You are not protecting anyone anymore but only desperately trying to rally as many as possible against the people who you now very obviously hate so much!

And this is why the “issues fade”!

I’ve stated in the past where
I disagree with you on the actual issues (e.g. democracy) – and where
I’m on your side (e.g. censorship).
If that could make you feel better I’d have no problems repeating where I
agree with you (even publicly – even if that means that I’m then publicly criticizing the LT!!!).

But my recent posts “against you” were not only NOT really against you personally (of course!) but actually not even against your issues or concerns or points of
criticism either -

but only about your “way” of forcing them on “everybody”.

I do not doubt that you’re convinced (or should I say: still successfully fooling yourself into believing)that your causes are noble.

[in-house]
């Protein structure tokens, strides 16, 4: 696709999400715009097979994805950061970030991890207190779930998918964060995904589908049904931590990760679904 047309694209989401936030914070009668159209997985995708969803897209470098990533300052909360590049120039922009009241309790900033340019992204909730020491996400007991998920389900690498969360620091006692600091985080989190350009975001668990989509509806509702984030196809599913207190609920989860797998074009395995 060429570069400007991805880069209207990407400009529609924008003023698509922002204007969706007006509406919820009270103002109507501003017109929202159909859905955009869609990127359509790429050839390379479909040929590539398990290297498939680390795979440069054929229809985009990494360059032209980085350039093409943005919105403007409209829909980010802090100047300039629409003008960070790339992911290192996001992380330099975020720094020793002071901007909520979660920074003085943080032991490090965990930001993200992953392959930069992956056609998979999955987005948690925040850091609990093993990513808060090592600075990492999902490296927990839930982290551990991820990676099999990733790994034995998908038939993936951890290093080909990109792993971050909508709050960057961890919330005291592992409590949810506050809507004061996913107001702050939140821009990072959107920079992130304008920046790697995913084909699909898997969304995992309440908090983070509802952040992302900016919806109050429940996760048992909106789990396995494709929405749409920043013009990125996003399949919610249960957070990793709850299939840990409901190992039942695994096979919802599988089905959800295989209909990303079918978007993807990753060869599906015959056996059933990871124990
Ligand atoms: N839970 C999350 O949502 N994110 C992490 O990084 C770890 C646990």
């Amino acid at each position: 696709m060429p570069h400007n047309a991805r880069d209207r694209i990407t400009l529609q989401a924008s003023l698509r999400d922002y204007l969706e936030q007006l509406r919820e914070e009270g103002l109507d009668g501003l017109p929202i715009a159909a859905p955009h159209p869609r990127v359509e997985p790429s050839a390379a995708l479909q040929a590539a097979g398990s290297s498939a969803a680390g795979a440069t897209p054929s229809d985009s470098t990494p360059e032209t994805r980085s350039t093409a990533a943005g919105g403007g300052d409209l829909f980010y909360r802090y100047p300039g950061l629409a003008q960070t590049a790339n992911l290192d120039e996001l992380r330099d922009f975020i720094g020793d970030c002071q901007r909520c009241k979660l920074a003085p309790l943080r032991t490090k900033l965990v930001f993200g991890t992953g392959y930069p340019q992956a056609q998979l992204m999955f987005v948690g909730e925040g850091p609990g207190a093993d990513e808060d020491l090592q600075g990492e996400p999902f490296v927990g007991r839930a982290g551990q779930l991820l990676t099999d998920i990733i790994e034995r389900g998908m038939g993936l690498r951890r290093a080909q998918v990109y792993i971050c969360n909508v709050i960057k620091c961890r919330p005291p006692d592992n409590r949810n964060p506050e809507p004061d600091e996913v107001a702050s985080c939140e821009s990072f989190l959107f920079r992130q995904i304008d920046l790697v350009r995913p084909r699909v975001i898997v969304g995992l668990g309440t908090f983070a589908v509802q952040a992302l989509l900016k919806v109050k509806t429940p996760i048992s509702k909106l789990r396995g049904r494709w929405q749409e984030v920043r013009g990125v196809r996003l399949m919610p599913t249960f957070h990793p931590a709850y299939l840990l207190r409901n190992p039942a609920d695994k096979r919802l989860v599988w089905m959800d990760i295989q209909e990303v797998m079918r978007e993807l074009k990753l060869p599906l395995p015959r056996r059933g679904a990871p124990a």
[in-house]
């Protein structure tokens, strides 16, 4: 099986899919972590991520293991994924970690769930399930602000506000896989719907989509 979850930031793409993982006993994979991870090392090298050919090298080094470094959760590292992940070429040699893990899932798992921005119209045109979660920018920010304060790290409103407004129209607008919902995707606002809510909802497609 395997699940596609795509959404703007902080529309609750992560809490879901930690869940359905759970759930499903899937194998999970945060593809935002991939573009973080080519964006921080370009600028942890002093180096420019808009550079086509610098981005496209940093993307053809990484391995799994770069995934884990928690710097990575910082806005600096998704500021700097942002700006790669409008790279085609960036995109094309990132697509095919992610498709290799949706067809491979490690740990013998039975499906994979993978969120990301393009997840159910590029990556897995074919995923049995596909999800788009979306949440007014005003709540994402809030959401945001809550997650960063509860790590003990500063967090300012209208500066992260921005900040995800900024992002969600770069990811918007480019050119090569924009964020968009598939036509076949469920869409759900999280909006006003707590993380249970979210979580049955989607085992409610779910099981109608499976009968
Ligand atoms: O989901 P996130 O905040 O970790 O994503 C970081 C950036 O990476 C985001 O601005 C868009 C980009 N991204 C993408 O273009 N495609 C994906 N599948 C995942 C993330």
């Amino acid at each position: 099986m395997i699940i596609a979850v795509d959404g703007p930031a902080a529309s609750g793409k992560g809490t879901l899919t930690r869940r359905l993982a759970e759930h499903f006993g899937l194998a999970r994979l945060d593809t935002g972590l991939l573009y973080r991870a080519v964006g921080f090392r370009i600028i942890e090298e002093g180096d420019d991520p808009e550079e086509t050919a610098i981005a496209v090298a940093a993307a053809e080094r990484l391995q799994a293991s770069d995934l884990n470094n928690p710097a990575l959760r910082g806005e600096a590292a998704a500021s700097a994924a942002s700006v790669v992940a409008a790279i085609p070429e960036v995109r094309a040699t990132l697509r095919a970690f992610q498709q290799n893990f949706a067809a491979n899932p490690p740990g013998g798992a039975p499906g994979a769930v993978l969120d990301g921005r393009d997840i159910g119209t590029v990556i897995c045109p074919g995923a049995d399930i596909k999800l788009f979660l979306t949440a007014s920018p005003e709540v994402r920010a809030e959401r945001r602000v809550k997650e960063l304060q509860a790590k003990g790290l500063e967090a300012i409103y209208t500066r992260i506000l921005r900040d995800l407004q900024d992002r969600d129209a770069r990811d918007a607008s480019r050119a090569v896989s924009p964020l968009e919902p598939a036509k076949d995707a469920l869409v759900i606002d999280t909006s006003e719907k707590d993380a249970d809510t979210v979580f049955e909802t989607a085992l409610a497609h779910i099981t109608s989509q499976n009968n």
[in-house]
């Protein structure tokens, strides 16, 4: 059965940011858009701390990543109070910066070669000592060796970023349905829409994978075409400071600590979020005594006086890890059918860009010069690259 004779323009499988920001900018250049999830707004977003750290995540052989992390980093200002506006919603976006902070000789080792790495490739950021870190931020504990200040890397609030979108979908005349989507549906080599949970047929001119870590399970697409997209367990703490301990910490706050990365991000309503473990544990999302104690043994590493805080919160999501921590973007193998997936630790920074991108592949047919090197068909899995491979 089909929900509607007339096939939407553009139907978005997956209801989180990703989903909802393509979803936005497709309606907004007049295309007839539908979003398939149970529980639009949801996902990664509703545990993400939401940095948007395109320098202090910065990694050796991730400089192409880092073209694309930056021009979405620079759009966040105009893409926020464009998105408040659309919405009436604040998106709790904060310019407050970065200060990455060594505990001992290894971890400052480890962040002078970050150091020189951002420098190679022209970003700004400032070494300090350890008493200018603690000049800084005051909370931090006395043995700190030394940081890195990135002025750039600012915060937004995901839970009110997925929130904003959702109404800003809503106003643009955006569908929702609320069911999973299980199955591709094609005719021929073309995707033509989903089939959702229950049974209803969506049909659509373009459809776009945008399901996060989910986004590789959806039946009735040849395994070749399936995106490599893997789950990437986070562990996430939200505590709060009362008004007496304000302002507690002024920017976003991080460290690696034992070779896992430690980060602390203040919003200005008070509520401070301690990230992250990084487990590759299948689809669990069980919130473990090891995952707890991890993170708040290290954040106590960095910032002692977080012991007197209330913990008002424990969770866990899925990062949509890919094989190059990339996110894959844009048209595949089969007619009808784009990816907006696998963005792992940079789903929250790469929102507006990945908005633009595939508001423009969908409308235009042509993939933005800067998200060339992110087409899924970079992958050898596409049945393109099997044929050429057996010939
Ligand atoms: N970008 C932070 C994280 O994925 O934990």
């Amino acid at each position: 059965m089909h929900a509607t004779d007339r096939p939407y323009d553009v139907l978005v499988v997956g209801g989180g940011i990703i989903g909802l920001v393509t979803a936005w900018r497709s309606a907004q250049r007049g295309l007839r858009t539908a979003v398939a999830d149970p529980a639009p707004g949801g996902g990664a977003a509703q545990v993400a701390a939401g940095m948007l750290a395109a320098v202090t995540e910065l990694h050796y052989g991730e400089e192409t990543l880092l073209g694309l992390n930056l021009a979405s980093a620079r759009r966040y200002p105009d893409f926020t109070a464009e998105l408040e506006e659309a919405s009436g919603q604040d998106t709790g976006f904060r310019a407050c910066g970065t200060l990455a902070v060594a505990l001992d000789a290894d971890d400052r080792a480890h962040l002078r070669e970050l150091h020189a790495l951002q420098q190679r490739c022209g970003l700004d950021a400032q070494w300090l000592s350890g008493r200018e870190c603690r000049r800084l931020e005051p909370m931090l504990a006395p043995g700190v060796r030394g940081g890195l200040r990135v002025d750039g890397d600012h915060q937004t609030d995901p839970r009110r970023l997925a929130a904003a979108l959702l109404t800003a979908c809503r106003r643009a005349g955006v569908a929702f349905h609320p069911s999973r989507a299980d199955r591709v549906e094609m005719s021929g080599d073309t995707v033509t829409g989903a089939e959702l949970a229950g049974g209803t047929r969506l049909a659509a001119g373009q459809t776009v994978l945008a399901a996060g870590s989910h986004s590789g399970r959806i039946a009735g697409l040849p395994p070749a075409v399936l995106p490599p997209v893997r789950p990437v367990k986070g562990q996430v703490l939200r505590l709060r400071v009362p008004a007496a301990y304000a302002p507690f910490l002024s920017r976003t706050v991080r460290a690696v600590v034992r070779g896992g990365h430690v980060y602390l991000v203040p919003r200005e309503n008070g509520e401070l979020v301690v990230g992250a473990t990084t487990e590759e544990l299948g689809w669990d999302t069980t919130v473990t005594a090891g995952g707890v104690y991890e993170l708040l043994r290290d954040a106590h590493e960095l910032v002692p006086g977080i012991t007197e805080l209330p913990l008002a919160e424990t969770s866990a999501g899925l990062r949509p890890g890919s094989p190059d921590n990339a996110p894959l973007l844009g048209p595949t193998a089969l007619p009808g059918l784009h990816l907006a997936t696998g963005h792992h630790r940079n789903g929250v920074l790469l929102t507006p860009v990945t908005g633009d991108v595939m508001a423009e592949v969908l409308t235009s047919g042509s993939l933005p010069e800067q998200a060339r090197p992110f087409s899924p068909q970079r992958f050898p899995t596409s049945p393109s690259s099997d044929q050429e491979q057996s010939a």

But how can you – after such a long time – still pretend you’re doing all this
in the name of,
let’s just say: “many” others, when you never get any support from them?
Only 90 people taking that survey!
Even if you don’t view this as 90 out of 325,000
but go with Donna and say 90 out of 1,000 -that’s still less than 1 %!!!

And how many people do post and read on OCS?

And don’t try to fool yourself or anybody else by telling that it’s just (still) too
few people who even know about that little website of yours -
you’ve banged your drums loud and long enough;-)